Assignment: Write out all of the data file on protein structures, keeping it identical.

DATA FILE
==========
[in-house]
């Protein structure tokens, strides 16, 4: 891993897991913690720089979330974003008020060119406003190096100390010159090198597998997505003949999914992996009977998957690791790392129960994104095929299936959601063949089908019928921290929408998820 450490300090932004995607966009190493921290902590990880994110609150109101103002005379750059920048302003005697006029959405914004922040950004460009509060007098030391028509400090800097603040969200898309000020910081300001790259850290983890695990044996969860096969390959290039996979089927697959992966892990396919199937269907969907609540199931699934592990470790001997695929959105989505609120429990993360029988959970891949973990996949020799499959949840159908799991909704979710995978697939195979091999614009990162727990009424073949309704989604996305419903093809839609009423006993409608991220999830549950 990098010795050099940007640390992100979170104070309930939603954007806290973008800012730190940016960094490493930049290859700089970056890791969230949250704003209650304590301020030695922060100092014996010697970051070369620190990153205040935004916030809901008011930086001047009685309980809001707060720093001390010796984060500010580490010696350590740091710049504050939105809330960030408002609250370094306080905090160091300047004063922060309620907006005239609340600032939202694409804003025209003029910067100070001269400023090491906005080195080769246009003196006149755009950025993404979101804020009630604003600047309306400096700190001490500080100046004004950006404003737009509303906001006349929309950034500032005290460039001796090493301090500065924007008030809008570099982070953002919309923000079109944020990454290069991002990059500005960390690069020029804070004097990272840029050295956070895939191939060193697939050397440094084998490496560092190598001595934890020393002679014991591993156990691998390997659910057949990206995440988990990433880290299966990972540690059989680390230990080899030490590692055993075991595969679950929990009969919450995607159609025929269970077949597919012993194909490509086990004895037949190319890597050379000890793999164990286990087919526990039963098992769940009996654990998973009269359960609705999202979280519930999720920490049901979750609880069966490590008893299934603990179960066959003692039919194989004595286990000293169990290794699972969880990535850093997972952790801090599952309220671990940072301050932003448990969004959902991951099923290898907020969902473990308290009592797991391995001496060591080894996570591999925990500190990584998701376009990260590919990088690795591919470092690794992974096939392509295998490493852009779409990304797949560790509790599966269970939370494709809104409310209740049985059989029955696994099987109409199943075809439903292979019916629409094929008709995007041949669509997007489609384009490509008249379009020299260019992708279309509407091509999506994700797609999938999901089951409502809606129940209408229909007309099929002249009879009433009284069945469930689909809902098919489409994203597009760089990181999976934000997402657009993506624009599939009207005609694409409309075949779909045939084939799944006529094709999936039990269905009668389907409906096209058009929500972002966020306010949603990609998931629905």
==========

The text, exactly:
[in-house]
């Protein structure tokens, strides 16, 4: 891993897991913690720089979330974003008020060119406003190096100390010159090198597998997505003949999914992996009977998957690791790392129960994104095929299936959601063949089908019928921290929408998820 450490300090932004995607966009190493921290902590990880994110609150109101103002005379750059920048302003005697006029959405914004922040950004460009509060007098030391028509400090800097603040969200898309000020910081300001790259850290983890695990044996969860096969390959290039996979089927697959992966892990396919199937269907969907609540199931699934592990470790001997695929959105989505609120429990993360029988959970891949973990996949020799499959949840159908799991909704979710995978697939195979091999614009990162727990009424073949309704989604996305419903093809839609009423006993409608991220999830549950 990098010795050099940007640390992100979170104070309930939603954007806290973008800012730190940016960094490493930049290859700089970056890791969230949250704003209650304590301020030695922060100092014996010697970051070369620190990153205040935004916030809901008011930086001047009685309980809001707060720093001390010796984060500010580490010696350590740091710049504050939105809330960030408002609250370094306080905090160091300047004063922060309620907006005239609340600032939202694409804003025209003029910067100070001269400023090491906005080195080769246009003196006149755009950025993404979101804020009630604003600047309306400096700190001490500080100046004004950006404003737009509303906001006349929309950034500032005290460039001796090493301090500065924007008030809008570099982070953002919309923000079109944020990454290069991002990059500005960390690069020029804070004097990272840029050295956070895939191939060193697939050397440094084998490496560092190598001595934890020393002679014991591993156990691998390997659910057949990206995440988990990433880290299966990972540690059989680390230990080899030490590692055993075991595969679950929990009969919450995607159609025929269970077949597919012993194909490509086990004895037949190319890597050379000890793999164990286990087919526990039963098992769940009996654990998973009269359960609705999202979280519930999720920490049901979750609880069966490590008893299934603990179960066959003692039919194989004595286990000293169990290794699972969880990535850093997972952790801090599952309220671990940072301050932003448990969004959902991951099923290898907020969902473990308290009592797991391995001496060591080894996570591999925990500190990584998701376009990260590919990088690795591919470092690794992974096939392509295998490493852009779409990304797949560790509790599966269970939370494709809104409310209740049985059989029955696994099987109409199943075809439903292979019916629409094929008709995007041949669509997007489609384009490509008249379009020299260019992708279309509407091509999506994700797609999938999901089951409502809606129940209408229909007309099929002249009879009433009284069945469930689909809902098919489409994203597009760089990181999976934000997402657009993506624009599939009207005609694409409309075949779909045939084939799944006529094709999936039990269905009668389907409906096209058009929500972002966020306010949603990609998931629905």